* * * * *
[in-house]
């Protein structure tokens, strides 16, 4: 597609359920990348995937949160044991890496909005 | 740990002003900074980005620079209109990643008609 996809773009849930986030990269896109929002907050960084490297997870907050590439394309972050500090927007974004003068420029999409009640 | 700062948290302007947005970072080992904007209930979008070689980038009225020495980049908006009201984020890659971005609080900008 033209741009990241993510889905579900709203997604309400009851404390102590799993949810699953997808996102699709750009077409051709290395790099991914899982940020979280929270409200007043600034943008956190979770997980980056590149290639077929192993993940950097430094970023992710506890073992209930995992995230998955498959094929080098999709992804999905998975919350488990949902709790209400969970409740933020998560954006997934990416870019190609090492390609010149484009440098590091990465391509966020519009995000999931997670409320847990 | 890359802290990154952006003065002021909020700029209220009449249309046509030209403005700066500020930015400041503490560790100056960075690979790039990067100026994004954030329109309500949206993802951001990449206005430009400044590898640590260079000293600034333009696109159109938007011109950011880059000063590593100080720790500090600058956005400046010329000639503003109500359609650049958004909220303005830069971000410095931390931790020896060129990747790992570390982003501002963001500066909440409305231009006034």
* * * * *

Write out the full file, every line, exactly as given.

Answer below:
[in-house]
């Protein structure tokens, strides 16, 4: 597609359920990348995937949160044991890496909005 | 740990002003900074980005620079209109990643008609 996809773009849930986030990269896109929002907050960084490297997870907050590439394309972050500090927007974004003068420029999409009640 | 700062948290302007947005970072080992904007209930979008070689980038009225020495980049908006009201984020890659971005609080900008 033209741009990241993510889905579900709203997604309400009851404390102590799993949810699953997808996102699709750009077409051709290395790099991914899982940020979280929270409200007043600034943008956190979770997980980056590149290639077929192993993940950097430094970023992710506890073992209930995992995230998955498959094929080098999709992804999905998975919350488990949902709790209400969970409740933020998560954006997934990416870019190609090492390609010149484009440098590091990465391509966020519009995000999931997670409320847990 | 890359802290990154952006003065002021909020700029209220009449249309046509030209403005700066500020930015400041503490560790100056960075690979790039990067100026994004954030329109309500949206993802951001990449206005430009400044590898640590260079000293600034333009696109159109938007011109950011880059000063590593100080720790500090600058956005400046010329000639503003109500359609650049958004909220303005830069971000410095931390931790020896060129990747790992570390982003501002963001500066909440409305231009006034």